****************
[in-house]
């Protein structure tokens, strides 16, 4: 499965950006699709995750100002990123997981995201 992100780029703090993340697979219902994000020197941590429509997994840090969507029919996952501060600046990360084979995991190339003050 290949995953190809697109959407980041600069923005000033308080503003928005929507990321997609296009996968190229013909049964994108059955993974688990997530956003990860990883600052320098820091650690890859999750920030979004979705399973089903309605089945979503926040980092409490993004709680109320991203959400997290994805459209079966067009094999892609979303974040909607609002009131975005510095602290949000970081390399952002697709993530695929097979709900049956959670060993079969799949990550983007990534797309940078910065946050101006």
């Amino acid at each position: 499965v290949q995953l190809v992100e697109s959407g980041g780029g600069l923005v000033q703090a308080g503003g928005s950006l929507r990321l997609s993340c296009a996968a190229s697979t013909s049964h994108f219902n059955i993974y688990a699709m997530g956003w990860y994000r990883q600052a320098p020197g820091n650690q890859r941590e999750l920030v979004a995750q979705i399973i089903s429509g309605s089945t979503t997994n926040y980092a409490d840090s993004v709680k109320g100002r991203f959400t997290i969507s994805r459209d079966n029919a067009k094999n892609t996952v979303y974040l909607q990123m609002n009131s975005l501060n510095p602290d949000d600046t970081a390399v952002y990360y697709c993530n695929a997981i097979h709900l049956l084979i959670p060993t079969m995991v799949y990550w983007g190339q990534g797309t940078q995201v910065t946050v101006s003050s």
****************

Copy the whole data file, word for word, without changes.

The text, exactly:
[in-house]
């Protein structure tokens, strides 16, 4: 499965950006699709995750100002990123997981995201 992100780029703090993340697979219902994000020197941590429509997994840090969507029919996952501060600046990360084979995991190339003050 290949995953190809697109959407980041600069923005000033308080503003928005929507990321997609296009996968190229013909049964994108059955993974688990997530956003990860990883600052320098820091650690890859999750920030979004979705399973089903309605089945979503926040980092409490993004709680109320991203959400997290994805459209079966067009094999892609979303974040909607609002009131975005510095602290949000970081390399952002697709993530695929097979709900049956959670060993079969799949990550983007990534797309940078910065946050101006």
């Amino acid at each position: 499965v290949q995953l190809v992100e697109s959407g980041g780029g600069l923005v000033q703090a308080g503003g928005s950006l929507r990321l997609s993340c296009a996968a190229s697979t013909s049964h994108f219902n059955i993974y688990a699709m997530g956003w990860y994000r990883q600052a320098p020197g820091n650690q890859r941590e999750l920030v979004a995750q979705i399973i089903s429509g309605s089945t979503t997994n926040y980092a409490d840090s993004v709680k109320g100002r991203f959400t997290i969507s994805r459209d079966n029919a067009k094999n892609t996952v979303y974040l909607q990123m609002n009131s975005l501060n510095p602290d949000d600046t970081a390399v952002y990360y697709c993530n695929a997981i097979h709900l049956l084979i959670p060993t079969m995991v799949y990550w983007g190339q990534g797309t940078q995201v910065t946050v101006s003050s």